Family reunification question - legal guardian consent form for shared custody

Hello, I have a rather niche question about family reunification. We are wanting to apply for Portugal GVP. My husband and I have 4 kids under 18 and are a blended family. The kids have other legal guardians (co-parents) who will need to sign a consent form for the application. Has anyone done this? The form reads as if the other parent has to sign off on the kids moving to Portugal, which is not the intent here. We have no plans to move to Portugal during that window bc we share legal custody with parents who are state-side. In our plan, their citizenship is intended for potential use after they are 18. The other parents may sign if that is clear, but of course they would not sign if it seems like they are changing the US legal custody agreement. Any advice from someone who has gone through this process would be welcome!

Wow, Heather - that’s a tough one. I have not been down this road, but have a little familiarity with the law (disclaimer: I am not a family lawyer and I recommend strongly you speak with one in depth about this topic).

If I understand you correctly, you want to give the kids the benefit of Portuguese PR/citizenship for their future, which will require them to travel to Portugal for 7 days in year 1, 14 days total between years 2 and 3, and 14 days total between years 4 and 5. If the co-parents have signed off of the applications, they may be reasonably concerned that you get the kids to Portugal and then refuse to bring them back to the US, depriving them of their kids.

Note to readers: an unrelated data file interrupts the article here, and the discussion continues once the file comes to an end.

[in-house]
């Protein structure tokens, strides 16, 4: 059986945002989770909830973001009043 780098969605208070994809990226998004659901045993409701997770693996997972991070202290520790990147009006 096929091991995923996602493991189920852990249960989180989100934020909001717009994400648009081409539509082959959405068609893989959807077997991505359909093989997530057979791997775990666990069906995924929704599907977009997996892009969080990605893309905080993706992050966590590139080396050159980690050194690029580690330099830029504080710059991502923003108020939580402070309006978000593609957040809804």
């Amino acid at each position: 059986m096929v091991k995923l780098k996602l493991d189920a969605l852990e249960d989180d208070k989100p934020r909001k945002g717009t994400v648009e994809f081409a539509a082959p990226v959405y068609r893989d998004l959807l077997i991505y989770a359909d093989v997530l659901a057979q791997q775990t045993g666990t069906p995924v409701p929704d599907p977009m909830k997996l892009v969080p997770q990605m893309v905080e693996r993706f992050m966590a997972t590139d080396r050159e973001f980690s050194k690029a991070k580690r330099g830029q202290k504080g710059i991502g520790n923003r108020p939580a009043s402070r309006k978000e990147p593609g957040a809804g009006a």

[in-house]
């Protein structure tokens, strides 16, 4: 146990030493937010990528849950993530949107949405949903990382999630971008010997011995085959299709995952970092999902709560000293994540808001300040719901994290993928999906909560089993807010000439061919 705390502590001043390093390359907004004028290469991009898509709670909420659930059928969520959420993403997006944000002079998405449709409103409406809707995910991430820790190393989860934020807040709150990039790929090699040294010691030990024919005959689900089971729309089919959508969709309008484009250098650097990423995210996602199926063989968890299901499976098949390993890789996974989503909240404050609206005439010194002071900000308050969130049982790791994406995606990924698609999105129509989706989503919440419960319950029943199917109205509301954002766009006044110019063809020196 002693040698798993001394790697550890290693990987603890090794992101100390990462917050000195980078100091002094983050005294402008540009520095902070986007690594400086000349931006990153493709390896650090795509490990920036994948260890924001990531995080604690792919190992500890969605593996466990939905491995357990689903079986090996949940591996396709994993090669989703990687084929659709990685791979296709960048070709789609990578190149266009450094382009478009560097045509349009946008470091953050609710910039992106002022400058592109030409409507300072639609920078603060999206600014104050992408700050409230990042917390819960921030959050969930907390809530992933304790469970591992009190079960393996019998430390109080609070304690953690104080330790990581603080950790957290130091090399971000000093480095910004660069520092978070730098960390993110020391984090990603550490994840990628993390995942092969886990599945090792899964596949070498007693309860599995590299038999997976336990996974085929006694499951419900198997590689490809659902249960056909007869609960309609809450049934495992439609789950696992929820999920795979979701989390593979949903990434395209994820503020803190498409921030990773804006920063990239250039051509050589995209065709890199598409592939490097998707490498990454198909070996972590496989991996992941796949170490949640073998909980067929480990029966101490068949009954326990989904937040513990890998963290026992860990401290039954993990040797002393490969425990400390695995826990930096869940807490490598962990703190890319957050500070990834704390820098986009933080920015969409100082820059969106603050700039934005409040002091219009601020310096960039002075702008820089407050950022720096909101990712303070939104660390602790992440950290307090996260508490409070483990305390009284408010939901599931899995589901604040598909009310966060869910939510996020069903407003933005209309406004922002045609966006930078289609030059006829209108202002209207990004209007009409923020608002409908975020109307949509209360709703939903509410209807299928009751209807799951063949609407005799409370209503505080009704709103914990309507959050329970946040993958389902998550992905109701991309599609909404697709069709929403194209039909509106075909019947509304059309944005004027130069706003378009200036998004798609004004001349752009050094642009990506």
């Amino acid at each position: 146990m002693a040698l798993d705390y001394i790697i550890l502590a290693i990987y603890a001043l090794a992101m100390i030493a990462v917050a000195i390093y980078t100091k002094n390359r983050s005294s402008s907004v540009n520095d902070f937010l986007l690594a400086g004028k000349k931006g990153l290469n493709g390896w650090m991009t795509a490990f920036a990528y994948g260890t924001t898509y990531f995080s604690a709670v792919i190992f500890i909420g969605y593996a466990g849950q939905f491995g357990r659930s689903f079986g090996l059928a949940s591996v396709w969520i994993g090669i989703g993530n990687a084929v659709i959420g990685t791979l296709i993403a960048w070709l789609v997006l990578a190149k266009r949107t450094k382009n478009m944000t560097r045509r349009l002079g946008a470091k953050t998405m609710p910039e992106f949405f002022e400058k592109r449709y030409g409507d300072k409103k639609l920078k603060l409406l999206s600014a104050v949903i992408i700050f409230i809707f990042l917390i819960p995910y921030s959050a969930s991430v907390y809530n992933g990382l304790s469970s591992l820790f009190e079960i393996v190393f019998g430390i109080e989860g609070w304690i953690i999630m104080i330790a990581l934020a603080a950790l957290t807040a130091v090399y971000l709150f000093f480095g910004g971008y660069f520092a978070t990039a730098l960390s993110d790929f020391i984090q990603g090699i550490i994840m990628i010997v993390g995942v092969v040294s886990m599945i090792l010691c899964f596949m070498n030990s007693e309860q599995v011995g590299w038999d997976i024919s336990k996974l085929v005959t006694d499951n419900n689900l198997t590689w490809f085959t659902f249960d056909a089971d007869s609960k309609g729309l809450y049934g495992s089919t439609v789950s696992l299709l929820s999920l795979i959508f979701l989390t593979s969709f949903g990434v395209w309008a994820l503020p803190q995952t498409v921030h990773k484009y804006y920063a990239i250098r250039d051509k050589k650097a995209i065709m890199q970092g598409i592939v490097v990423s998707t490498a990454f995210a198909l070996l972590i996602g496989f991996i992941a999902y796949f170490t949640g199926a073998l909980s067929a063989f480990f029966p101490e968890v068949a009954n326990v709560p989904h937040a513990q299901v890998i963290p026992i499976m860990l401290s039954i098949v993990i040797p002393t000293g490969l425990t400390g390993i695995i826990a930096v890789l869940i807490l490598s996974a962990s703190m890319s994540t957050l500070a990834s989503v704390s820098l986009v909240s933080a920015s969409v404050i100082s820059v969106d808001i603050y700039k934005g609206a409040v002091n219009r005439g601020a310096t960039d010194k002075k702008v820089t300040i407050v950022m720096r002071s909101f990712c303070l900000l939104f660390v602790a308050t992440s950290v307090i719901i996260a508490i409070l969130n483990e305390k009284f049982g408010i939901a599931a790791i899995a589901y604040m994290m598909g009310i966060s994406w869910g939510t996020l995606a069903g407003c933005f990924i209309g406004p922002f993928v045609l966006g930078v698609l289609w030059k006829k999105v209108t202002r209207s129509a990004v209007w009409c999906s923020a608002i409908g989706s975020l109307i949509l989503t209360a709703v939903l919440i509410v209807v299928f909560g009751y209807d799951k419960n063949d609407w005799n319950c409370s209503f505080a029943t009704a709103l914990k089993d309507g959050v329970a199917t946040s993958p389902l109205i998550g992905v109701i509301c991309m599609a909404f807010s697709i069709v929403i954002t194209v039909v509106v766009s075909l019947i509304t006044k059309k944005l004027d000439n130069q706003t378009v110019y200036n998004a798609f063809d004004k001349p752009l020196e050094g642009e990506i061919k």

Both the US and Portugal are signatories to the Hague Convention on the Civil Aspects of International Parental Child Abduction (1980). However, there’s still a pretty long process with no guaranteed outcome if you were to take the kids to Portugal and not let them return (I understand that’s not your intent, but am trying to approach it as if I had an ex-spouse wanting me to agree that my kid could apply for permanent residence in a foreign country). Here’s a little blurb from the U.S. Department of Justice: International Parental Kidnapping

Your issue is going to require some good communication with the co-parents and probably written agreements between you and your co-parent and your husband and his co-parent. I am assuming the custody arrangements are part of overall court decrees, which may have to be modified, as well. At least in that case the other parents would have a signed document (and possibly a court decree) that spells out this specific scenario so that, if you do “go rogue”, they have some written documents to counter the “permission slip” they signed when you initiated the process.

Good luck - giving your kids options is a wonderful opportunity for them. I hope you can all work it out!


Citizenship for children under 18 is a complex topic already and not at all guaranteed. Much has been written here with no firm conclusion but I stand in the camp that unless you’re picking up sticks with the kids and spending a lot of time there, they aren’t going to get it and will have to apply on their own when they turn 18 anyway, with the 5 year clock having been run down.

I know you want to do this for them but it may well not be workable.